One national health objective for the year 2000 targets elimination of occupational lead exposures associated with BLLs greater than 25 ug/dL (objective 10.8). Workers at increased risk for lead toxicity include those in primary and secondary lead smelters, storage-battery-manufacturing plants, plastic-compounding factories, and nonferrous foundries (5). Other jobs characterized by excessive amounts of lead include construction workers who cut through lead-coated metal structures, workers who repair and disassemble ships (6) and roofs (7), and those who dismantle subway lines and demolish or strip paint from bridges (8). In 18 states, including Alabama, the state health departments require the routine reporting of elevated BLLs.
2. Office of the Federal Register. Code of federal regulations: occupational safety and health standards. Subpart Z: Toxic and hazardous substances--lead. Washington, DC: Office of the Federal Register, National Archives and Records Administration 1985. (29 CFR section 1910.1025). 3. Office of Management and Budget. Standard industrial classification manual. New York: Prentice Hall Information Services, 1987.
4. Bureau of the Census. County business patterns, 1988. Washington, DC: US Department of Commerce, Bureau of the Census, 1988; publication no. CBP-88-01.
5. Seligman PJ, Halperin WE, Mullan RJ, Frazier TM. Occupational lead poisoning in Ohio: surveillance using workers' compensation data. Am J Public Health 1986;62:221-47.
6. Zenz C. Occupational medicine: principles and practical applications. 2nd ed. Chicago: Year Book Medical Publishers, 1988.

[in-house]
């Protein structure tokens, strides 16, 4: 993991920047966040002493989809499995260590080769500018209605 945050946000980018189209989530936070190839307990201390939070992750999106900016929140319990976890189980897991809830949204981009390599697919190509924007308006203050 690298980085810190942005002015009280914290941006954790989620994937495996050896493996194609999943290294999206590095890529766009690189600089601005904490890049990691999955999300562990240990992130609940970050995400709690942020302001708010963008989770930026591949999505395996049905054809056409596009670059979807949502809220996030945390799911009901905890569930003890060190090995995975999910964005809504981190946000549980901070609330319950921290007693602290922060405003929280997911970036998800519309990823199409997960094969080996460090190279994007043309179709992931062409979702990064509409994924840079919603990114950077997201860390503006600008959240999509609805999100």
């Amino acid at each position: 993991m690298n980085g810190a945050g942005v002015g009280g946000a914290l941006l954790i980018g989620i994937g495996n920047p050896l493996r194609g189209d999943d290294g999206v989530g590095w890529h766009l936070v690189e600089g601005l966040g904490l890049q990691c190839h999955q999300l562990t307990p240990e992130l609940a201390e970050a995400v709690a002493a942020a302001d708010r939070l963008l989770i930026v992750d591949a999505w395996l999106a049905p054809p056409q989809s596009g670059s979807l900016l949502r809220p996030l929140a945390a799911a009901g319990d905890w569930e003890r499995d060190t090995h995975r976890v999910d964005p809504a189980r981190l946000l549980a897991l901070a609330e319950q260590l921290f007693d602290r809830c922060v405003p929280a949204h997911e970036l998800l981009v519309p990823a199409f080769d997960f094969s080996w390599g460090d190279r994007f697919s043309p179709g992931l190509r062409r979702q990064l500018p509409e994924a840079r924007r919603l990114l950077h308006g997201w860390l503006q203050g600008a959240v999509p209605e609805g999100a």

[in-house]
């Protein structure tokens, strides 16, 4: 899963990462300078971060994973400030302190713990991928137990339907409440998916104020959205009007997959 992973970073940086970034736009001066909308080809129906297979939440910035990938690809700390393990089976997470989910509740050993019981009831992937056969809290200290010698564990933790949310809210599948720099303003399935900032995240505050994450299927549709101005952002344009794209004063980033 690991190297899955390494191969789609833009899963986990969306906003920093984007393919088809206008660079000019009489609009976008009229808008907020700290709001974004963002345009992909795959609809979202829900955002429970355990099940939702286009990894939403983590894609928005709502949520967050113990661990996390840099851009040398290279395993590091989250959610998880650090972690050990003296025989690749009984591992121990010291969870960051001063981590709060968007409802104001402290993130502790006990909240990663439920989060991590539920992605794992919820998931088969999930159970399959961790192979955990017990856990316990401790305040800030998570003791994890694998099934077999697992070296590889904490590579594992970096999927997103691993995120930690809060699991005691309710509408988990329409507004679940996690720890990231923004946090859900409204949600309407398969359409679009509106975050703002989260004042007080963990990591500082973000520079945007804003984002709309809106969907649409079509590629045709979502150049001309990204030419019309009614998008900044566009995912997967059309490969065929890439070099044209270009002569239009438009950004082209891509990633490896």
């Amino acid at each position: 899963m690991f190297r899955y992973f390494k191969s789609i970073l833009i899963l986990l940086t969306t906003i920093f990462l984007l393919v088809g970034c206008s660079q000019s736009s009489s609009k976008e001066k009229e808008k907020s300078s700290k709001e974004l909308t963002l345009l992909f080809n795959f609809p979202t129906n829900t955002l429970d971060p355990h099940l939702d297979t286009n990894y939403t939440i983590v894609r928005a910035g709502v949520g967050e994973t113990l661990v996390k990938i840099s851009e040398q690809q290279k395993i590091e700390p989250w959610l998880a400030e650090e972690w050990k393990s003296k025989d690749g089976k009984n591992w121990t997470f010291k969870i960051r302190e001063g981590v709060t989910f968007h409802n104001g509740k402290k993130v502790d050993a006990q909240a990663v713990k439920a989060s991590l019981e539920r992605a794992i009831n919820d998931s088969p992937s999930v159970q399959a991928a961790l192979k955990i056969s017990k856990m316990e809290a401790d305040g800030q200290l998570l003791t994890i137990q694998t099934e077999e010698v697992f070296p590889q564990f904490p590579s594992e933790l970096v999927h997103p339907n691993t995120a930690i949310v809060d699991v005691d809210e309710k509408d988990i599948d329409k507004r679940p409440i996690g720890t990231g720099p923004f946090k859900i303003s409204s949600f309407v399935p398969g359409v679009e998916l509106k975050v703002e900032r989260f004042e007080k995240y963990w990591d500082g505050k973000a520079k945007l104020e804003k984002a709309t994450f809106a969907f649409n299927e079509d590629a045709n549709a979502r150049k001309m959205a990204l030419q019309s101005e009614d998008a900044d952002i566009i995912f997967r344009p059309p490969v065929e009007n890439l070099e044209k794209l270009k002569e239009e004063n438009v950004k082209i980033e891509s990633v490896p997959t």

7. Campbell BC, Baird AW. Lead poisoning in a group of demolition workers. Br J Ind Med 1977;34:298-304.
8. Fischbein A, Daum SM, Davidow B, et al. Lead hazard among ironworkers: dismantling lead-painted elevated subway line in New York City. NY State J Med 1978;78:2150-9.
Disclaimer All MMWR HTML documents published before January 1993 are electronic conversions from ASCII text into HTML. This conversion may have resulted in character translation or format errors in the HTML version. Users should not rely on this HTML document, but are referred to the original MMWR paper copy for the official text, figures, and tables. An original paper copy of this issue can be obtained from the Superintendent of Documents, U.S. Government Printing Office (GPO), Washington, DC 20402-9371; telephone: (202) 512-1800. Contact GPO for current prices.**Questions or messages regarding errors in formatting should be addressed to email@example.com.
Page converted: 08/05/98
This page last reviewed 5/2/01